Tag Archives: project sponsor

Book review: Directing Change, Sponsoring Change, Co-Directing Change

photo-1APM, Association for Project Management, offers small APM knowledge booklets covering interesting topics in the field of project, programme and portfolio management. I received three related booklets:

  • Directing change. A guide to governance of project management;
  • Sponsoring change. A guide to the governance aspects of project sponsorship;
  • Co-directing change. A guide to the governance of multi-owned projects.

The first book, Directing change, explains how good governance requirements apply to the direction and management of your organisation’s portfolio. The governance of project management (GoPM) is a subset of the activities involved with corporate governance. You get an overview of 13 principles identified for the governance of project management. E.g. the organisation differentiates between projects and non project-based activities or project stakeholders are engaged at a level that commensurate with their importance to the organisation and in a manner that fosters trust. To comply with these 13 GoPM principles you get 44 practical questions that should help you to understand what you have to do to be compliant. These questions are grouped around four main components:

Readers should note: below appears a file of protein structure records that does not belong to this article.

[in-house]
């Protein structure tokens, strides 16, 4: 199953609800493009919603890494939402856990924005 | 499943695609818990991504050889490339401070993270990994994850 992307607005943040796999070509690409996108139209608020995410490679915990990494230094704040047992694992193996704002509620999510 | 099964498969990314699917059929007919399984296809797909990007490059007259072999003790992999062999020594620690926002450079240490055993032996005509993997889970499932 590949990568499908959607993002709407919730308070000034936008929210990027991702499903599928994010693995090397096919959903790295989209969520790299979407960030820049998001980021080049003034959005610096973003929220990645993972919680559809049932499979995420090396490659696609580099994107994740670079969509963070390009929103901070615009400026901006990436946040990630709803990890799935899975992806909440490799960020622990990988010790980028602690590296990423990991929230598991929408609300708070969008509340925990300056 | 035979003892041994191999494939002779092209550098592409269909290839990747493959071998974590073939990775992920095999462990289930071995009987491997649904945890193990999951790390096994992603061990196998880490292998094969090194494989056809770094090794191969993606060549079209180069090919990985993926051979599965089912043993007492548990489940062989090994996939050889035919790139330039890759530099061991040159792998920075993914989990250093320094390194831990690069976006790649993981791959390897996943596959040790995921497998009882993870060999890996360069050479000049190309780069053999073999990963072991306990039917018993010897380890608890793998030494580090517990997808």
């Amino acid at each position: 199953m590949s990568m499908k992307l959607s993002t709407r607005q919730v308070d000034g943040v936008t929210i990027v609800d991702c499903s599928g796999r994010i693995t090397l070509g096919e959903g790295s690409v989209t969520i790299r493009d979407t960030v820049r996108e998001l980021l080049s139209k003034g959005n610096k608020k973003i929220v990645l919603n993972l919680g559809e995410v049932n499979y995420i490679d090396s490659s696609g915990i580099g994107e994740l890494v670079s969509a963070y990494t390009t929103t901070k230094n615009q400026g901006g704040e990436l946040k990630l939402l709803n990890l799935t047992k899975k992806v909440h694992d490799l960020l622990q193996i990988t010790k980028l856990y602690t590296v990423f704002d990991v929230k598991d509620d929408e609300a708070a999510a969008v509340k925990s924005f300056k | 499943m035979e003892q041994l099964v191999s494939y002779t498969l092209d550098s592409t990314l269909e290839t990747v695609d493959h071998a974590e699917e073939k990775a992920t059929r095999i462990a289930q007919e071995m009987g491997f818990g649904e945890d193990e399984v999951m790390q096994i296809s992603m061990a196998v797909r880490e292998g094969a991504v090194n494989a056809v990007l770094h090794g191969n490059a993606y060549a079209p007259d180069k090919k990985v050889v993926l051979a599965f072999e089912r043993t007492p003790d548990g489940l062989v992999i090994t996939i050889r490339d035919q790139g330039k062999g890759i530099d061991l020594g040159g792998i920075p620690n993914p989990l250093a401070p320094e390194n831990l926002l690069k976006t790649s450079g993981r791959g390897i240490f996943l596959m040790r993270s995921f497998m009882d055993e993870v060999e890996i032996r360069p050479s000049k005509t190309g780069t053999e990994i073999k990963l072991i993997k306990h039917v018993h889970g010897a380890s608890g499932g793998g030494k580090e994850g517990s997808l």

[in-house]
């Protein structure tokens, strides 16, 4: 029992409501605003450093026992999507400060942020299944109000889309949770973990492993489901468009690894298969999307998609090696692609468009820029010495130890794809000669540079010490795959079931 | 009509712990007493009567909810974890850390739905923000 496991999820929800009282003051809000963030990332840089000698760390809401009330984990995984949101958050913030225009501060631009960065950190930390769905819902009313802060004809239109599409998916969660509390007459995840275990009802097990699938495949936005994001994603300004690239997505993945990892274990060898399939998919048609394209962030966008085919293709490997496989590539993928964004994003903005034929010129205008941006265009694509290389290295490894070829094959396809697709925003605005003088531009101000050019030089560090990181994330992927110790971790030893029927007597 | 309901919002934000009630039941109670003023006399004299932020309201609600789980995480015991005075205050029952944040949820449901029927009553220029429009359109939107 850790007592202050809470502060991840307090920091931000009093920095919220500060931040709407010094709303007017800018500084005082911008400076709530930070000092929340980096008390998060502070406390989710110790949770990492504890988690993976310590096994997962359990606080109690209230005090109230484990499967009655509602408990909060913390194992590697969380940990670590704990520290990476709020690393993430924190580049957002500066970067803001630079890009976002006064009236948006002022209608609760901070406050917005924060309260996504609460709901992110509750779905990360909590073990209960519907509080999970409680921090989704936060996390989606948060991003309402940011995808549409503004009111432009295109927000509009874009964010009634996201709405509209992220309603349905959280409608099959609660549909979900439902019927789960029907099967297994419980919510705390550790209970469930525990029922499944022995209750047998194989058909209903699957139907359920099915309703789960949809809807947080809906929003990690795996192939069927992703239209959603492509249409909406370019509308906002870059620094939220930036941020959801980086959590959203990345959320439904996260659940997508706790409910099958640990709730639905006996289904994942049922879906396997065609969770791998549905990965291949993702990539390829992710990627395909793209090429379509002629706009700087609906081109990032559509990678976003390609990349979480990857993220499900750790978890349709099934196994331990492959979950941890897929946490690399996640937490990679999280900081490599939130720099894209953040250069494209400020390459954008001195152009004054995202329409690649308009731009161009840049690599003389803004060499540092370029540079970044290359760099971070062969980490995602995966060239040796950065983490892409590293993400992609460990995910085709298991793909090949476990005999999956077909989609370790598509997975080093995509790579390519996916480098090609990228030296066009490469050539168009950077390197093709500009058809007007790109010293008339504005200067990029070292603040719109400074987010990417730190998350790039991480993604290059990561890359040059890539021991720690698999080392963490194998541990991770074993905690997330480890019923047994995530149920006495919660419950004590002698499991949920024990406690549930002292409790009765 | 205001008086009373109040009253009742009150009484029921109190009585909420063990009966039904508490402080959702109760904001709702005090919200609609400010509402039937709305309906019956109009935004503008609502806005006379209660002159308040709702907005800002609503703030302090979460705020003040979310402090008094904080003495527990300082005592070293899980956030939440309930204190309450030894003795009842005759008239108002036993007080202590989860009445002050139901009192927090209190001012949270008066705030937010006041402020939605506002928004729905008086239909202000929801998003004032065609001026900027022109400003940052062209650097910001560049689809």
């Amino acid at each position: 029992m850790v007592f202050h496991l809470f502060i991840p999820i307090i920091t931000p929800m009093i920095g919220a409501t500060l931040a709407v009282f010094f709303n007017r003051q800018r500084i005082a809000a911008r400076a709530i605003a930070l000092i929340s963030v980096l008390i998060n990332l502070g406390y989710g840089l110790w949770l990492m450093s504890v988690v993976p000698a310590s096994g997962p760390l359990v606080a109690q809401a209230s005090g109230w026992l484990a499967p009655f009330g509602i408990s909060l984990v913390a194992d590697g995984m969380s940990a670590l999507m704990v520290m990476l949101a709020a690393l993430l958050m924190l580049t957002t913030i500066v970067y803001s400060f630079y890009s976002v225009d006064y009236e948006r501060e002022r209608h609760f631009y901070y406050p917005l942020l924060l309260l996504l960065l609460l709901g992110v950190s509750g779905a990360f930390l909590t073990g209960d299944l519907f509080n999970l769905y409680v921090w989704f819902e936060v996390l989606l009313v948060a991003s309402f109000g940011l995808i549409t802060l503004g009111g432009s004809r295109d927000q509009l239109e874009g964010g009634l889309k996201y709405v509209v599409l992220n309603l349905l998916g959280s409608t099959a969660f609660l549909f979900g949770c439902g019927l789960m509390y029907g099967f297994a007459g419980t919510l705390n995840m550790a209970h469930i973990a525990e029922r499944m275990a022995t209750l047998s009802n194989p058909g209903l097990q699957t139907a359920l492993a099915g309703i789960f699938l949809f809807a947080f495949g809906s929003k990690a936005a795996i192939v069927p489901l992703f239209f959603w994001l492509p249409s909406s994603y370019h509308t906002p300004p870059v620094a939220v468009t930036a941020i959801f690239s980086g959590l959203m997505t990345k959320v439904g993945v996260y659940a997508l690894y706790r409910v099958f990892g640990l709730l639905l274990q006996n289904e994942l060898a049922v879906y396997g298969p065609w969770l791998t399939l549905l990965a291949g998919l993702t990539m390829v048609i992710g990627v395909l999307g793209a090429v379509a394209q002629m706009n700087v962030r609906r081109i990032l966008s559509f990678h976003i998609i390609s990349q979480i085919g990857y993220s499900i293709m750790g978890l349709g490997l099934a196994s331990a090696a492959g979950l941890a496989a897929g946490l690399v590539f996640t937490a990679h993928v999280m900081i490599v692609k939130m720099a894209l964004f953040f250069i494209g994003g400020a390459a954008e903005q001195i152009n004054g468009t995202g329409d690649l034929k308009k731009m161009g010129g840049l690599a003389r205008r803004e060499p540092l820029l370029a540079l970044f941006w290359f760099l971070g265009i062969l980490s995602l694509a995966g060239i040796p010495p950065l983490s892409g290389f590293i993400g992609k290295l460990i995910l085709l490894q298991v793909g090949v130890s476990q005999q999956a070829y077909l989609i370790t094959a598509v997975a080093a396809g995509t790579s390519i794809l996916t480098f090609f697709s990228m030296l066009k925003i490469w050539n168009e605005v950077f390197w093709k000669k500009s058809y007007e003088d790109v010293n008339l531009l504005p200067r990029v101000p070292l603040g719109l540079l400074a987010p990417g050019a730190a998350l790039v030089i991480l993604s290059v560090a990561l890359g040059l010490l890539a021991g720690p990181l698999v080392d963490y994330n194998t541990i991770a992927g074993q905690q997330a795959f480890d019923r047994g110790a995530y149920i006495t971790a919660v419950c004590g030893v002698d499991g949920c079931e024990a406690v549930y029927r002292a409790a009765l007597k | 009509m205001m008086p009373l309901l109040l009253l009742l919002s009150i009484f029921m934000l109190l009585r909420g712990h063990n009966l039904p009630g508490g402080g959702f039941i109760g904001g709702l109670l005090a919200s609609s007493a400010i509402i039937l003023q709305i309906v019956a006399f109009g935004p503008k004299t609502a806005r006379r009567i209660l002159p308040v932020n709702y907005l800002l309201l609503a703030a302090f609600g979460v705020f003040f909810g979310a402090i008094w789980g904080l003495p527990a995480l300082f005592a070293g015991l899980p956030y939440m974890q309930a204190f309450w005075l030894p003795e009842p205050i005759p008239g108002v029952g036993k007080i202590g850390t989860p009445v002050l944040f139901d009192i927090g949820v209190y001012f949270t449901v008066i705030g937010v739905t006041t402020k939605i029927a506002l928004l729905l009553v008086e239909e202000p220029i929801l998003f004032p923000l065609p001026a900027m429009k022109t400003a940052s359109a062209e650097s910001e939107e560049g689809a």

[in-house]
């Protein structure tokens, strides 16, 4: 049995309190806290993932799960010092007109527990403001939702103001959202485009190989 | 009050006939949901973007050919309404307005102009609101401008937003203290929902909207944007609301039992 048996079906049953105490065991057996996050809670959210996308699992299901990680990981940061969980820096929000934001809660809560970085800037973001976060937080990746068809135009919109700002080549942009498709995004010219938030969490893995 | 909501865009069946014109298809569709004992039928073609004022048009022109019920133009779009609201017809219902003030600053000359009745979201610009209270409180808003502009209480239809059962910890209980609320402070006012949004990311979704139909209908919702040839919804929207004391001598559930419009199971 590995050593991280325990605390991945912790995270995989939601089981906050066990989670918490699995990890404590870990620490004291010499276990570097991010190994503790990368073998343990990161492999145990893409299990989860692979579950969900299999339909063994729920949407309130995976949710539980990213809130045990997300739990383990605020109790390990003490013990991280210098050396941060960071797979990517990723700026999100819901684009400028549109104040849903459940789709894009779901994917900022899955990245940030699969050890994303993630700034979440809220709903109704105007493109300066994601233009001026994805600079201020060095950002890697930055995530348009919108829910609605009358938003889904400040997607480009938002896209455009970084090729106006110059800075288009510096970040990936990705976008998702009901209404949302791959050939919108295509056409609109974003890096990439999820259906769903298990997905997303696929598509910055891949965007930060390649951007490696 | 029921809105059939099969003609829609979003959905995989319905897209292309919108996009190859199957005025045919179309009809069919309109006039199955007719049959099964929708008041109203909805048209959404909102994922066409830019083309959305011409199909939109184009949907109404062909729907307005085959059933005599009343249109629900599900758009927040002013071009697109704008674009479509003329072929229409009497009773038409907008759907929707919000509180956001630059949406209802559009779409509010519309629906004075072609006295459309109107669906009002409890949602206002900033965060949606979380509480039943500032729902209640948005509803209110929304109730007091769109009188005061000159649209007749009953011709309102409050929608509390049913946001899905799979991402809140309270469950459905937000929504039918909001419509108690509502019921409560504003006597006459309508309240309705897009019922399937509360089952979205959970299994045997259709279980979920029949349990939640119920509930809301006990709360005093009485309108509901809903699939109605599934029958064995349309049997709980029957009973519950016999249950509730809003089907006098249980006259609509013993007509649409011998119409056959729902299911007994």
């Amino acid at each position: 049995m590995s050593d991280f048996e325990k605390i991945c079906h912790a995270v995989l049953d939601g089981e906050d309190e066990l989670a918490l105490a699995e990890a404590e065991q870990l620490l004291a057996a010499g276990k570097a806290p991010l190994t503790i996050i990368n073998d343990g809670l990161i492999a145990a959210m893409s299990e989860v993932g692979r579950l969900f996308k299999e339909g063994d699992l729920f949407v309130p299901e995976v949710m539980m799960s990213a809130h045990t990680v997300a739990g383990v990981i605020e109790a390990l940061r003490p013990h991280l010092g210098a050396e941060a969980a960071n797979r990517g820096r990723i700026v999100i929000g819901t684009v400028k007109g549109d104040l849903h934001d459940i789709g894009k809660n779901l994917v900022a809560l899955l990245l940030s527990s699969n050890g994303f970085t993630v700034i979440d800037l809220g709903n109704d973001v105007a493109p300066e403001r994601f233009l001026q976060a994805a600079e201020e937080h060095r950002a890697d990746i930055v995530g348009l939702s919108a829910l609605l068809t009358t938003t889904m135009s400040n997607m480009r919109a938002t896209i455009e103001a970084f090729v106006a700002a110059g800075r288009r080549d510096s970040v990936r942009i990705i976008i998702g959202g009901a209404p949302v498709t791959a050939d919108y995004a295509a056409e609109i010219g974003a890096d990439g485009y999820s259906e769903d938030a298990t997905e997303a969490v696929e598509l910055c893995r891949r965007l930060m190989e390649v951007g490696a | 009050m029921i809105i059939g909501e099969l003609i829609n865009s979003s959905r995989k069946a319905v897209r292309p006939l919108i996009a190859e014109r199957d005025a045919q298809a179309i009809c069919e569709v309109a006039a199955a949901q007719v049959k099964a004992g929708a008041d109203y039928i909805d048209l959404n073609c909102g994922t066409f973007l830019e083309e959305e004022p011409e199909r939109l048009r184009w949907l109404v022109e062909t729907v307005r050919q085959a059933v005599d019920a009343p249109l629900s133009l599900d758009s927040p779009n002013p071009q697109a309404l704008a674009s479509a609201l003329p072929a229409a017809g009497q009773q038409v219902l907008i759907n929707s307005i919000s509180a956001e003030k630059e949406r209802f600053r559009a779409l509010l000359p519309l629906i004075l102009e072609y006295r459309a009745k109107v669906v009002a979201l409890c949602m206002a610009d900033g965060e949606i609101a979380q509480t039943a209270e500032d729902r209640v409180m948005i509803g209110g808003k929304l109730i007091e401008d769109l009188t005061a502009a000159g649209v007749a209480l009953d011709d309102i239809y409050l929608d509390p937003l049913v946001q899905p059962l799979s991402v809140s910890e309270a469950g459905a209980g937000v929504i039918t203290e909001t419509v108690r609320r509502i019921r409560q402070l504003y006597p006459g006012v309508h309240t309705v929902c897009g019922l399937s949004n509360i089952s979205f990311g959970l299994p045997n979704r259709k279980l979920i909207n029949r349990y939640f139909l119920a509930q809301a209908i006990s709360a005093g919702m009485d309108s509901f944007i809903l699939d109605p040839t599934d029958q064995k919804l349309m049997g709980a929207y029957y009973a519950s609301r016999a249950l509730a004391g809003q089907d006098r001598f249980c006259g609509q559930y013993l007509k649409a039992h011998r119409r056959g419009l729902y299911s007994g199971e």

• Portfolio direction; to ensure that all projects are identified within the one, sustainable portfolio;
  • Project sponsorship; to ensure that project sponsorship is the effective link between the organisation’s management board and the management of each project;
  • Project management capability; to ensure that the teams responsible for projects are capable of achieving the objectives;
  • Disclosure and reporting; to ensure that the content of project reports will provide timely, relevant and reliable information.